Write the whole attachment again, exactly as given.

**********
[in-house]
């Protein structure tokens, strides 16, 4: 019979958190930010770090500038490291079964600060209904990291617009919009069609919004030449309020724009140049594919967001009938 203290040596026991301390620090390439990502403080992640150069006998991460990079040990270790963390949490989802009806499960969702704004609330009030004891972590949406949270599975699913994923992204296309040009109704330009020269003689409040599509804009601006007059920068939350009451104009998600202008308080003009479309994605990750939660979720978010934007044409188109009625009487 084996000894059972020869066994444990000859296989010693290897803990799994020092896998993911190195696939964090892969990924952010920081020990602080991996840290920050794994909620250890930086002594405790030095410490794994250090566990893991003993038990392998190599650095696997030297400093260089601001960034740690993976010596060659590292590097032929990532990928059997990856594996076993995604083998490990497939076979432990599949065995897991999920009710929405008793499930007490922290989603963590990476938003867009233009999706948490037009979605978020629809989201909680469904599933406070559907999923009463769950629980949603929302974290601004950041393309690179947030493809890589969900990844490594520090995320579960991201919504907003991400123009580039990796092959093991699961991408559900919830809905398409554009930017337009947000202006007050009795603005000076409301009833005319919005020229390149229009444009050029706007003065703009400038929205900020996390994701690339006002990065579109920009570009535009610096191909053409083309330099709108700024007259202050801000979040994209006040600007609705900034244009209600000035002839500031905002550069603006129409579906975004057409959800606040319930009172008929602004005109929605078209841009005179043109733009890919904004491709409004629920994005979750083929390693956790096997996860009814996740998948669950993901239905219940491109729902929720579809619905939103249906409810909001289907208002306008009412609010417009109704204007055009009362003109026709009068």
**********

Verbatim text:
[in-house]
């Protein structure tokens, strides 16, 4: 019979958190930010770090500038490291079964600060209904990291617009919009069609919004030449309020724009140049594919967001009938 203290040596026991301390620090390439990502403080992640150069006998991460990079040990270790963390949490989802009806499960969702704004609330009030004891972590949406949270599975699913994923992204296309040009109704330009020269003689409040599509804009601006007059920068939350009451104009998600202008308080003009479309994605990750939660979720978010934007044409188109009625009487 084996000894059972020869066994444990000859296989010693290897803990799994020092896998993911190195696939964090892969990924952010920081020990602080991996840290920050794994909620250890930086002594405790030095410490794994250090566990893991003993038990392998190599650095696997030297400093260089601001960034740690993976010596060659590292590097032929990532990928059997990856594996076993995604083998490990497939076979432990599949065995897991999920009710929405008793499930007490922290989603963590990476938003867009233009999706948490037009979605978020629809989201909680469904599933406070559907999923009463769950629980949603929302974290601004950041393309690179947030493809890589969900990844490594520090995320579960991201919504907003991400123009580039990796092959093991699961991408559900919830809905398409554009930017337009947000202006007050009795603005000076409301009833005319919005020229390149229009444009050029706007003065703009400038929205900020996390994701690339006002990065579109920009570009535009610096191909053409083309330099709108700024007259202050801000979040994209006040600007609705900034244009209600000035002839500031905002550069603006129409579906975004057409959800606040319930009172008929602004005109929605078209841009005179043109733009890919904004491709409004629920994005979750083929390693956790096997996860009814996740998948669950993901239905219940491109729902929720579809619905939103249906409810909001289907208002306008009412609010417009109704204007055009009362003109026709009068």